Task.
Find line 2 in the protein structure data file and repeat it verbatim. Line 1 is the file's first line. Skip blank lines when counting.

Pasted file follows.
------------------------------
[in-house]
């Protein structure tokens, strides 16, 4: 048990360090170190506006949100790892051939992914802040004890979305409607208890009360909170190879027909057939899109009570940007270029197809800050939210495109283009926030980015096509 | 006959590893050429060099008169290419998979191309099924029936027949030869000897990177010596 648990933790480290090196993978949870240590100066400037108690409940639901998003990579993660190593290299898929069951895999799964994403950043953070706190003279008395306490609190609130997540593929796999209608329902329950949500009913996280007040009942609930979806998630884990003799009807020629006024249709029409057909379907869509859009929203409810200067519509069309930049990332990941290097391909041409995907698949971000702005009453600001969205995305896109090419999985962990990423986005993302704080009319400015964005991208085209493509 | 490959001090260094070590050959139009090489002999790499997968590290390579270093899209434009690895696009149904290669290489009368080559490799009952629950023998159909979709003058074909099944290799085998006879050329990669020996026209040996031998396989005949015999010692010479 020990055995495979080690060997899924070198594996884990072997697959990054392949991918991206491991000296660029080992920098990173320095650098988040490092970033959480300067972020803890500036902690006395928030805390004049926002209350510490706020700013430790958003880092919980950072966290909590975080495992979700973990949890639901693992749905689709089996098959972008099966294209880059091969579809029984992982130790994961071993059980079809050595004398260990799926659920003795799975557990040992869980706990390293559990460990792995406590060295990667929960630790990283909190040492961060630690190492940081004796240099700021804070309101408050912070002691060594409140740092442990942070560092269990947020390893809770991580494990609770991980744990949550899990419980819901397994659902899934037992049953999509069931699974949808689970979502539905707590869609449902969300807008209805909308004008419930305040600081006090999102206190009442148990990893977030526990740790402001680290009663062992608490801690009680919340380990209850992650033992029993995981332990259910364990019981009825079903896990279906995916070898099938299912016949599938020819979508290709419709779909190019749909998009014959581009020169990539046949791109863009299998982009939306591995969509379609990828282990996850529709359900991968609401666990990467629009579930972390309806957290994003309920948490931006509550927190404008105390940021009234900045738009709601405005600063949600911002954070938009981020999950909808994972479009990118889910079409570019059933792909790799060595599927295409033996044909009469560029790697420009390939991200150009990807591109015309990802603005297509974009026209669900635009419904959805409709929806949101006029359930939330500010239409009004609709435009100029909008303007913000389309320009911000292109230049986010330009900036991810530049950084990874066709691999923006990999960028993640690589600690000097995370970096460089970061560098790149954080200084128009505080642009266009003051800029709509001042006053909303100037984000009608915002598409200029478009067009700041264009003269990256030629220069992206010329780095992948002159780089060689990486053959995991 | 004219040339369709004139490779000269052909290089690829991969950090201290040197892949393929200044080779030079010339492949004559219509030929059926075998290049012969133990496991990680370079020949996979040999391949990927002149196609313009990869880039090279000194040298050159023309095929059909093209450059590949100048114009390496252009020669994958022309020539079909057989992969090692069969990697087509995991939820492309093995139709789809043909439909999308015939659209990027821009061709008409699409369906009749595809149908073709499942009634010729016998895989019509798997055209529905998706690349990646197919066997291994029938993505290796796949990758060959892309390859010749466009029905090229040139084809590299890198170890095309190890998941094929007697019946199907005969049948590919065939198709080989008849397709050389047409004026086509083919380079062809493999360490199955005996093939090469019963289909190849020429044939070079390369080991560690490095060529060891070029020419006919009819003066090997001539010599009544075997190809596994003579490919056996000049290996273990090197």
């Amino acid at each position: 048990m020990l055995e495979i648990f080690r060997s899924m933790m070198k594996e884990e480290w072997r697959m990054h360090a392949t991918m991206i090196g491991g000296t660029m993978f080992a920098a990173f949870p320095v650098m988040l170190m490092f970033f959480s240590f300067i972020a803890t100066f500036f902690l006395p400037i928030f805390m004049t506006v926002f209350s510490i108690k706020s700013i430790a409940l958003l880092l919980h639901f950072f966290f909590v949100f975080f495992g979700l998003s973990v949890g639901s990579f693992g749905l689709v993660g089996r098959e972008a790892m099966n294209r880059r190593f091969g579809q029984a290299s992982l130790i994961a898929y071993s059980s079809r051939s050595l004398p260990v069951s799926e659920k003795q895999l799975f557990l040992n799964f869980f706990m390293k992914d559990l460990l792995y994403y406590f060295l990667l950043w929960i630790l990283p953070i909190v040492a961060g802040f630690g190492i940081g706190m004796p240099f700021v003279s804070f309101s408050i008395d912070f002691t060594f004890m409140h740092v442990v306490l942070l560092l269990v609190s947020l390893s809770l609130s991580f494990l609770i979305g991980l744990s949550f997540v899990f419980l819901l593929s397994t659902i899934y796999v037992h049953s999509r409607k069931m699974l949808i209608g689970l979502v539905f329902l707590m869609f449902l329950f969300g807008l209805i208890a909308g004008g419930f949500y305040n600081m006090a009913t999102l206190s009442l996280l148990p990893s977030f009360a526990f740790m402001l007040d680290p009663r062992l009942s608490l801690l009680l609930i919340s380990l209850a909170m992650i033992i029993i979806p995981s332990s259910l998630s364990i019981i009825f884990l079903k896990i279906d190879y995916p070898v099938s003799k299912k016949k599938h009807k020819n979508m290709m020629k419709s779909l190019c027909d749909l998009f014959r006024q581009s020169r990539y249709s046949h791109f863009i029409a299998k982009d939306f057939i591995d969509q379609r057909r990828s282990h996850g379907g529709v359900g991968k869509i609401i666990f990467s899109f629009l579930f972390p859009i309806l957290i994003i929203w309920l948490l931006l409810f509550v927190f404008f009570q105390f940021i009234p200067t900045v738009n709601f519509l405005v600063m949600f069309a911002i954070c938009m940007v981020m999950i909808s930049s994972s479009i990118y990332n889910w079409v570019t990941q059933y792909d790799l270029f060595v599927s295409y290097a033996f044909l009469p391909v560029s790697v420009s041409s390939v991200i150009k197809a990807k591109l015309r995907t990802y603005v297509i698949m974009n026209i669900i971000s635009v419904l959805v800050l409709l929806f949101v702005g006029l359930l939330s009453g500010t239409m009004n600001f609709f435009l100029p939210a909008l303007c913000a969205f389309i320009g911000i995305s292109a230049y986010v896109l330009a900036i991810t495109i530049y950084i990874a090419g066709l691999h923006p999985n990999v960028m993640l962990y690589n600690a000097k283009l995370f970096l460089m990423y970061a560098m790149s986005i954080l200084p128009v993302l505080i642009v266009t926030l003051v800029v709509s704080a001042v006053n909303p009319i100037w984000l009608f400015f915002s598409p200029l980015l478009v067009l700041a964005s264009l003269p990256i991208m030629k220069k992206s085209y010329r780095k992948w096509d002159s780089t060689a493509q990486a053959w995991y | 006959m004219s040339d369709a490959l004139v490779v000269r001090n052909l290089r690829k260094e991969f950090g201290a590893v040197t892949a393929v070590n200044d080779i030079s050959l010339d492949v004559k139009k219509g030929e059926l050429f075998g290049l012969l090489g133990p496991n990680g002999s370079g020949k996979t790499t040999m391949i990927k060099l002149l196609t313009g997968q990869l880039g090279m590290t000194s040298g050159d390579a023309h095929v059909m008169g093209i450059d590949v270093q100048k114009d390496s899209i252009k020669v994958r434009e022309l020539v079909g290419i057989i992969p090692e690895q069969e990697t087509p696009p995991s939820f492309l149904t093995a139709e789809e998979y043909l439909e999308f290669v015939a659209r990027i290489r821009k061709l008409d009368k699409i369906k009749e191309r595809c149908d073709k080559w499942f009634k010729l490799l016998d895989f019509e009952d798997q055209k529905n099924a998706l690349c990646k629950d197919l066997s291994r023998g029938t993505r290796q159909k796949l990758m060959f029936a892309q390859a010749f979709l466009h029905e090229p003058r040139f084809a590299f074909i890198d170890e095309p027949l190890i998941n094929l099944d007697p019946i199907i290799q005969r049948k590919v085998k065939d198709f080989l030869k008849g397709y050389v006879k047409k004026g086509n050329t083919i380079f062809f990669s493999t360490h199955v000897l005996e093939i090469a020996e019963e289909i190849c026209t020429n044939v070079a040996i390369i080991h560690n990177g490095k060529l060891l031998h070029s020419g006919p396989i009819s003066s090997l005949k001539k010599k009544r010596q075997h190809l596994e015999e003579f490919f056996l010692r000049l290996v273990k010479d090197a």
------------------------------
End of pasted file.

């Protein structure tokens, strides 16, 4: 048990360090170190506006949100790892051939992914802040004890979305409607208890009360909170190879027909057939899109009570940007270029197809800050939210495109283009926030980015096509 | 006959590893050429060099008169290419998979191309099924029936027949030869000897990177010596 648990933790480290090196993978949870240590100066400037108690409940639901998003990579993660190593290299898929069951895999799964994403950043953070706190003279008395306490609190609130997540593929796999209608329902329950949500009913996280007040009942609930979806998630884990003799009807020629006024249709029409057909379907869509859009929203409810200067519509069309930049990332990941290097391909041409995907698949971000702005009453600001969205995305896109090419999985962990990423986005993302704080009319400015964005991208085209493509 | 490959001090260094070590050959139009090489002999790499997968590290390579270093899209434009690895696009149904290669290489009368080559490799009952629950023998159909979709003058074909099944290799085998006879050329990669020996026209040996031998396989005949015999010692010479 020990055995495979080690060997899924070198594996884990072997697959990054392949991918991206491991000296660029080992920098990173320095650098988040490092970033959480300067972020803890500036902690006395928030805390004049926002209350510490706020700013430790958003880092919980950072966290909590975080495992979700973990949890639901693992749905689709089996098959972008099966294209880059091969579809029984992982130790994961071993059980079809050595004398260990799926659920003795799975557990040992869980706990390293559990460990792995406590060295990667929960630790990283909190040492961060630690190492940081004796240099700021804070309101408050912070002691060594409140740092442990942070560092269990947020390893809770991580494990609770991980744990949550899990419980819901397994659902899934037992049953999509069931699974949808689970979502539905707590869609449902969300807008209805909308004008419930305040600081006090999102206190009442148990990893977030526990740790402001680290009663062992608490801690009680919340380990209850992650033992029993995981332990259910364990019981009825079903896990279906995916070898099938299912016949599938020819979508290709419709779909190019749909998009014959581009020169990539046949791109863009299998982009939306591995969509379609990828282990996850529709359900991968609401666990990467629009579930972390309806957290994003309920948490931006509550927190404008105390940021009234900045738009709601405005600063949600911002954070938009981020999950909808994972479009990118889910079409570019059933792909790799060595599927295409033996044909009469560029790697420009390939991200150009990807591109015309990802603005297509974009026209669900635009419904959805409709929806949101006029359930939330500010239409009004609709435009100029909008303007913000389309320009911000292109230049986010330009900036991810530049950084990874066709691999923006990999960028993640690589600690000097995370970096460089970061560098790149954080200084128009505080642009266009003051800029709509001042006053909303100037984000009608915002598409200029478009067009700041264009003269990256030629220069992206010329780095992948002159780089060689990486053959995991 | 004219040339369709004139490779000269052909290089690829991969950090201290040197892949393929200044080779030079010339492949004559219509030929059926075998290049012969133990496991990680370079020949996979040999391949990927002149196609313009990869880039090279000194040298050159023309095929059909093209450059590949100048114009390496252009020669994958022309020539079909057989992969090692069969990697087509995991939820492309093995139709789809043909439909999308015939659209990027821009061709008409699409369906009749595809149908073709499942009634010729016998895989019509798997055209529905998706690349990646197919066997291994029938993505290796796949990758060959892309390859010749466009029905090229040139084809590299890198170890095309190890998941094929007697019946199907005969049948590919065939198709080989008849397709050389047409004026086509083919380079062809493999360490199955005996093939090469019963289909190849020429044939070079390369080991560690490095060529060891070029020419006919009819003066090997001539010599009544075997190809596994003579490919056996000049290996273990090197």